Vladimir Putin has led Russia since 1999 as either prime minister or president.

Political observers in Russia and elsewhere say they assume the Central Election Commission will use any means necessary to keep candidates from challenging Putin, who had the Russian Constitution rewritten in 2020 to make it possible for him to run for two more consecutive terms in office.

Putin’s grip on Russia over the last two decades has allowed him to use the levers of power to jail and disqualify any opponent he sees as a threat.

The invasion of Ukraine — which has never been called a war in Russia but rather a “special military operation” — has become a sore spot for Putin domestically and by disqualifying Nadezhdin, the president may be able to conduct his electoral campaign without having to defend his decision to invade Ukraine and plunge Russia into a war with no end in sight.

Watch as Vladimir Putin awkwardly joins schoolchildren in singing the national anthem.

The Russian president was appearing at a youth convention in Moscow on Thursday 1 February and was seen tapping one of the boys on the arm, inviting him to sing.

Mr Putin and the crowd repeatedly chanted “Russia” before breaking into song.

The youth event was first launched in 2008 under the name “Movement of the First”.

As they sang the national anthem, the president was seen passing the microphone to different members of the young choir and hugged two of them as the song ended.

Russian President Vladimir Putin said on Jan. 31 that Ukrainian territories currently under occupation must be fully integrated with the Russian Federation by the year 2030.

Ukraine’s eastern Donbas region has been illegally occupied by Russian forces since 2014, the same year Russia illegally annexed Crimea. Since Russia’s full-scale invasion in February 2022, parts of Kherson, Zaporizhzhia, and Mykolaiv oblasts remain under Russian occupation.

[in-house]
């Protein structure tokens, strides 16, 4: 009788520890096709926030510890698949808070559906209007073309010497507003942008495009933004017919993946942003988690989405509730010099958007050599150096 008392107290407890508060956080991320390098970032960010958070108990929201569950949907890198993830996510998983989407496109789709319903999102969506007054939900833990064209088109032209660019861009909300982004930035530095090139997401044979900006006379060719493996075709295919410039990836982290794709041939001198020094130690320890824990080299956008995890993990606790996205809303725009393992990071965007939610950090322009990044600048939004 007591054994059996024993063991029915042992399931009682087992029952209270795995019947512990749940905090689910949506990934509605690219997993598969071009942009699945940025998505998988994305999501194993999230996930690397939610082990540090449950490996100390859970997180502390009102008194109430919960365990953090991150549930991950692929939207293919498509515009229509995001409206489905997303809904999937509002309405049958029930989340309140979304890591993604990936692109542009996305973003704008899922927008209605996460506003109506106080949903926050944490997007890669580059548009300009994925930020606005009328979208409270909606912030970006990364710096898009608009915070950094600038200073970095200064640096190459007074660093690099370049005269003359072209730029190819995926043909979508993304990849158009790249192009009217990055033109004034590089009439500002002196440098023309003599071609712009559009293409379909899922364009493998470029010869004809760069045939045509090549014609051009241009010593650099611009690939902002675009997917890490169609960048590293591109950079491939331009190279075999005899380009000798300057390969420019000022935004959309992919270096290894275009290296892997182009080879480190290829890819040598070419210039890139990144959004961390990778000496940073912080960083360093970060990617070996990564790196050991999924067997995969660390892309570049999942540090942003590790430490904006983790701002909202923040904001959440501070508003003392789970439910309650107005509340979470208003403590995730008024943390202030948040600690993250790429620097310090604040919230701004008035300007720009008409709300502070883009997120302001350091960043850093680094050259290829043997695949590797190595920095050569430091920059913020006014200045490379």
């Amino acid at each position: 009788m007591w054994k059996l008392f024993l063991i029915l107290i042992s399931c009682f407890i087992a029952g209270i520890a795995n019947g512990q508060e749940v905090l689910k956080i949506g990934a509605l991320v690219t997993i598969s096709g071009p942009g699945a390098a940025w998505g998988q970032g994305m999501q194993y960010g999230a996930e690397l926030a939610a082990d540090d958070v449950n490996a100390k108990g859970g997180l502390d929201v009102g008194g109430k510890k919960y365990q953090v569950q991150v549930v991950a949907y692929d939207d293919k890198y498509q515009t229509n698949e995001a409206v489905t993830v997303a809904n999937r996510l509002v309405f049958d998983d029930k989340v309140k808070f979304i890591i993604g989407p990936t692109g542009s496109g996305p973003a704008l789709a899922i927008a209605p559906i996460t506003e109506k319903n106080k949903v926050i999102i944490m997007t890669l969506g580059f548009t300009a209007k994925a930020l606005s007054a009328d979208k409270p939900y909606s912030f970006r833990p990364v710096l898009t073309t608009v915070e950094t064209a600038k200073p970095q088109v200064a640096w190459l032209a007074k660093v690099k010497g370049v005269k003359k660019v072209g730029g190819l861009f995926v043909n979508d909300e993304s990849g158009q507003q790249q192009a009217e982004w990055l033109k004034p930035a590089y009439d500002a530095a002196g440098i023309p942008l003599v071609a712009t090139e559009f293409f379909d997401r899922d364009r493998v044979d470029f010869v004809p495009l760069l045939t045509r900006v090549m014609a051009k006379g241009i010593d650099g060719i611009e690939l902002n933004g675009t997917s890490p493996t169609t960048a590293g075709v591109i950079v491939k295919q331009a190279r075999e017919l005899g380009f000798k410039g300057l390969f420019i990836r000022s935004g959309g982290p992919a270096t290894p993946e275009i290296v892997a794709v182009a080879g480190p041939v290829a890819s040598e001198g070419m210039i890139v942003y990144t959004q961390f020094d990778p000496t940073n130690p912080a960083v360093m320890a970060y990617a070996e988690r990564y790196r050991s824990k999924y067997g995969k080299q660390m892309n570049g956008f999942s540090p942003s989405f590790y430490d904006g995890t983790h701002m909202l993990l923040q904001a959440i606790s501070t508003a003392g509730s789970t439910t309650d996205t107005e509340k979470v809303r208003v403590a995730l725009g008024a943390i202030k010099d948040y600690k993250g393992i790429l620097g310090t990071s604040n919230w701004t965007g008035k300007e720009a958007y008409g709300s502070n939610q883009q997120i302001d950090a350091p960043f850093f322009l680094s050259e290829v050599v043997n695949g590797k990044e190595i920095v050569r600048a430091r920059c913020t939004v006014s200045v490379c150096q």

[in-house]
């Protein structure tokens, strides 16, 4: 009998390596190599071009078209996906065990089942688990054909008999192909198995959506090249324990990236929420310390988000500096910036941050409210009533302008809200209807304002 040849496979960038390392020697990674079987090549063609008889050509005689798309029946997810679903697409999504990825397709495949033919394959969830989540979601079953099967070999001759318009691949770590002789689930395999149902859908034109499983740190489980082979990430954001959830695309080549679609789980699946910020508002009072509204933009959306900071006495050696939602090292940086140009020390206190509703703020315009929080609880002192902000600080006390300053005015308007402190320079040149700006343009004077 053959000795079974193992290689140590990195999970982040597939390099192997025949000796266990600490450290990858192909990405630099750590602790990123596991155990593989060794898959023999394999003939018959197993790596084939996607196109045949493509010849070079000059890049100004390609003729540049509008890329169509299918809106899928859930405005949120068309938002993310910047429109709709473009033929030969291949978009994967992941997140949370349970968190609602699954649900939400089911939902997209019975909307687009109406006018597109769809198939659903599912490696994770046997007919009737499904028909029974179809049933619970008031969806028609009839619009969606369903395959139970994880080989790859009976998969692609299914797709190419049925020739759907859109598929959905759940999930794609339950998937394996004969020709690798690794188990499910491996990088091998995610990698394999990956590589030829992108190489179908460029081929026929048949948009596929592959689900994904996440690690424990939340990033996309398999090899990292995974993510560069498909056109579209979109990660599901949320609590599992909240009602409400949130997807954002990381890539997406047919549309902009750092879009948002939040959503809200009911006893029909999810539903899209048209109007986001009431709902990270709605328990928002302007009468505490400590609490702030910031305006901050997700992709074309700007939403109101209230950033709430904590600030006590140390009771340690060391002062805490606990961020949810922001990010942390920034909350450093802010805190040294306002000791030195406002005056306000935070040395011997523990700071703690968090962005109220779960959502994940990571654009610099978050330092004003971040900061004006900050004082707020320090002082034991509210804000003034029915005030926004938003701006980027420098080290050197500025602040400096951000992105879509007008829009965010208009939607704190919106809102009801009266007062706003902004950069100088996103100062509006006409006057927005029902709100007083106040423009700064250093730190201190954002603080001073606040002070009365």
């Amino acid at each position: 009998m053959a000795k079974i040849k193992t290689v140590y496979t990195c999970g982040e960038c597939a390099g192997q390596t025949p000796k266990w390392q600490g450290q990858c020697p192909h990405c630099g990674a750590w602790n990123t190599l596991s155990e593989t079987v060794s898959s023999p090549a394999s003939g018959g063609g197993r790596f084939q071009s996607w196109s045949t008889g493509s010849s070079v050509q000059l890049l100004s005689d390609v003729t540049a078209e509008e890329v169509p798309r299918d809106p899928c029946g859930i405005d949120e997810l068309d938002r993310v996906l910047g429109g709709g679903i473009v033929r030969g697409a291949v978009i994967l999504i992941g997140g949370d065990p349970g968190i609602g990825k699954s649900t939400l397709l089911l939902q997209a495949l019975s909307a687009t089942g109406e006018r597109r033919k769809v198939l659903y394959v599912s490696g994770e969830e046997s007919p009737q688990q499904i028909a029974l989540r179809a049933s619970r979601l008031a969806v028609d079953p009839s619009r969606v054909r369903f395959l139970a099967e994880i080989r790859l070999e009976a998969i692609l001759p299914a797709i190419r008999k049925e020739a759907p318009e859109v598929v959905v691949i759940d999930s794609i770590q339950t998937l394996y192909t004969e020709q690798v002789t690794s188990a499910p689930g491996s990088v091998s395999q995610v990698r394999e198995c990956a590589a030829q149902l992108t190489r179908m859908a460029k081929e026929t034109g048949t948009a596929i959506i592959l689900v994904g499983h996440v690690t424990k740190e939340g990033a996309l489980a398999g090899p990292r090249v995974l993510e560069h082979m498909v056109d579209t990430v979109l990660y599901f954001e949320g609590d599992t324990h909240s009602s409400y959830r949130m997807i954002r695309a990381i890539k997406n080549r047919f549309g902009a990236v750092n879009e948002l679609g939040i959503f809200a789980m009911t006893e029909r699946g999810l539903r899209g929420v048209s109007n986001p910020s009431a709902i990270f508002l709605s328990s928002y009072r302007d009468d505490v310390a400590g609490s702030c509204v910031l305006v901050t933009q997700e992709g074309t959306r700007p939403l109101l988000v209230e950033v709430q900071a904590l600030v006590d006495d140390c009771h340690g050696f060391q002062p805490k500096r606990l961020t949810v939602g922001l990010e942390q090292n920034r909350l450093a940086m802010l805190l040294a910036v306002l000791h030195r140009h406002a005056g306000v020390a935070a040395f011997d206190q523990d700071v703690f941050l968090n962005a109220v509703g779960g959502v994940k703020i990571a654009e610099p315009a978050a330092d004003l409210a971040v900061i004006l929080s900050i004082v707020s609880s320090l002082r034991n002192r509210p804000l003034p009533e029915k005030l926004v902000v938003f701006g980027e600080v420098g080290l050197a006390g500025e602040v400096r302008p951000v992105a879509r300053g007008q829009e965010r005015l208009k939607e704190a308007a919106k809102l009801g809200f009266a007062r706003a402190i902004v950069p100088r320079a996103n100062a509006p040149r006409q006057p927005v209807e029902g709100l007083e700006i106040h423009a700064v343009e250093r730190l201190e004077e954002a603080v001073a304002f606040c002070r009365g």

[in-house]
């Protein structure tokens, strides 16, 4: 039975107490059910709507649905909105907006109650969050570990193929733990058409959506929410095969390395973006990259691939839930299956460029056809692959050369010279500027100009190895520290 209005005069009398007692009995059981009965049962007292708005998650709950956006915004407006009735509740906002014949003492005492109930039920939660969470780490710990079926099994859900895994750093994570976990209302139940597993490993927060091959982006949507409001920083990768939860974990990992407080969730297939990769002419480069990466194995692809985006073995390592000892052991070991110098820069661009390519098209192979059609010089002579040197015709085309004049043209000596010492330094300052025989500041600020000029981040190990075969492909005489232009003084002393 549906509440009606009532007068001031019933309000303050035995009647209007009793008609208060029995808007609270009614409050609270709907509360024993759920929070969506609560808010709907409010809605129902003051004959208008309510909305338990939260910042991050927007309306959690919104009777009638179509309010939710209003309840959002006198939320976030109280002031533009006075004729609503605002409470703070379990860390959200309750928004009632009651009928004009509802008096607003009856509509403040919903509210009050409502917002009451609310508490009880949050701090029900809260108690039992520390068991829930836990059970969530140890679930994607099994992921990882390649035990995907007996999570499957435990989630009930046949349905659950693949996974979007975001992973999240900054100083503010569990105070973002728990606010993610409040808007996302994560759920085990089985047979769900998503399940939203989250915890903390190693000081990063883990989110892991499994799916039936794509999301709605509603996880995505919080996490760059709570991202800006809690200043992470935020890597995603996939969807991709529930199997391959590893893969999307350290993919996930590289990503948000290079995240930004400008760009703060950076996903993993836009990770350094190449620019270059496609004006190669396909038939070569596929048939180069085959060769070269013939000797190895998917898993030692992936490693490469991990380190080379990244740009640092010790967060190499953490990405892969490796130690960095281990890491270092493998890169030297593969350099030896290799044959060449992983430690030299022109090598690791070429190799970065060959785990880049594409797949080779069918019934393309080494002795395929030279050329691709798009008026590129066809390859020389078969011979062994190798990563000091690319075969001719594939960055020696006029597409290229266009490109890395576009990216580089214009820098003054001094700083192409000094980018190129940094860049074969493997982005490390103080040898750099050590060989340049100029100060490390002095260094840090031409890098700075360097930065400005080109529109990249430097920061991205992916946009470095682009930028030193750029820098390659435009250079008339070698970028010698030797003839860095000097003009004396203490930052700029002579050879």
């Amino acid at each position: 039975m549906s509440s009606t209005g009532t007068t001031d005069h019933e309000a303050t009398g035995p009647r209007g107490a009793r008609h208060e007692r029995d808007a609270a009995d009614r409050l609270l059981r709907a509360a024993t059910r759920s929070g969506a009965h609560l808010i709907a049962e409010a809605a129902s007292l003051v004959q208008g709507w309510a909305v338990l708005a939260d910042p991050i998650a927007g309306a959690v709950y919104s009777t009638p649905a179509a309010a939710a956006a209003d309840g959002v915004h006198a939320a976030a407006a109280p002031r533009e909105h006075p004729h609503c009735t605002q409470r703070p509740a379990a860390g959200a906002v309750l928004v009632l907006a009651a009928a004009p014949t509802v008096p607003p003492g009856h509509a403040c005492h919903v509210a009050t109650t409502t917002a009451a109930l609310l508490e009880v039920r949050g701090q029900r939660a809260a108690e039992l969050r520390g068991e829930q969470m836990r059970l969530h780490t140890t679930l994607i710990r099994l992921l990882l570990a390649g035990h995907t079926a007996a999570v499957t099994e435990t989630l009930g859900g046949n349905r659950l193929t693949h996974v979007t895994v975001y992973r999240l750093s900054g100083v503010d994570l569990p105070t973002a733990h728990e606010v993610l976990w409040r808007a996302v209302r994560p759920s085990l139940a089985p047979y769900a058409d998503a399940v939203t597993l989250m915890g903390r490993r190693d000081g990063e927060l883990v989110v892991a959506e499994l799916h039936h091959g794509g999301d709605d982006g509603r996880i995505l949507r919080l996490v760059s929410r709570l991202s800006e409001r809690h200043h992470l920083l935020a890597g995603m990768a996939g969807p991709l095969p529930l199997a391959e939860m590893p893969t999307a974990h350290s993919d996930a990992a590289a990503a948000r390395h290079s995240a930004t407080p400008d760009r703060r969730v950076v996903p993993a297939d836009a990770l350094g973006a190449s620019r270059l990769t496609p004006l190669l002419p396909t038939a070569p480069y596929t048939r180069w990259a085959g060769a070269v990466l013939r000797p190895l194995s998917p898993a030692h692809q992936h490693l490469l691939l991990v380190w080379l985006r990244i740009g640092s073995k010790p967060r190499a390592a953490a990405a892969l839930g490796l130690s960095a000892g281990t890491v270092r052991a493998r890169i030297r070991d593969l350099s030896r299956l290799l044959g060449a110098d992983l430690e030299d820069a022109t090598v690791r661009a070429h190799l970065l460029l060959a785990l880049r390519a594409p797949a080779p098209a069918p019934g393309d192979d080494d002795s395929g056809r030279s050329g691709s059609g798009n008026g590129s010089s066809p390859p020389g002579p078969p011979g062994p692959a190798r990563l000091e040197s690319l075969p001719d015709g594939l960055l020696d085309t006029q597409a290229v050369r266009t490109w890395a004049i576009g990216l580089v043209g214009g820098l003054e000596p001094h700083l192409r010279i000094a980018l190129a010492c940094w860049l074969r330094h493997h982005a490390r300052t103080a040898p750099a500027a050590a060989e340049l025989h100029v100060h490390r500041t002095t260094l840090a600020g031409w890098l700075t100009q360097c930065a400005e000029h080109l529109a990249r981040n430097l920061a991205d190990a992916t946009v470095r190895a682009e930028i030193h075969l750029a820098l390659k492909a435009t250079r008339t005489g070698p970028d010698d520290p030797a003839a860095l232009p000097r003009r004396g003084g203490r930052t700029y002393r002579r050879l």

Putin said that over the next six years, the occupied regions “must reach the all-Russia level” by developing in certain “key areas.”

The speech painted a rosy picture of the so-called “integration” process, with Putin claiming “good momentum” on socio-economic development in the occupied territories.

He also urged Russian banks not to worry about Western sanctions.

“What is there to be afraid of? We need to enter these (Ukrainian) territories more actively and work there,” Putin said, addressing his remarks to financial institutions.

Russian media reported on Feb. 1 that Turkish banks were closing accounts with Russian businesses due to the threat of U.S. sanctions.

U.S. President Joe Biden signed an executive order on Dec. 22, 2023 sanctioning foreign financial institutions that contribute to Russia’s war effort.

According to analysts at the Institute for the Study of War (ISW), Putin’s remarks indicate that he is preparing to remain at war with Ukraine over the long term.

“Russia is commencing long-term plans and does not foresee any territorial concessions,” the ISW said on Feb. 1.

Bloomberg reported on Jan. 26 that Putin has signaled willingness to enter into peace talks, and that he would drop opposition to Ukraine joining NATO in exchange for control over Ukraine’s occupied territories.

Russian-occupied regions constitute about 18% of Ukraine’s territory. Kyiv has said that a condition of any peace plan is Russia’s complete withdrawal from Ukrainian lands.

Ukrainian and Western leaders have also repeatedly said that they do not believe Moscow is interested in good-faith peace negotiations.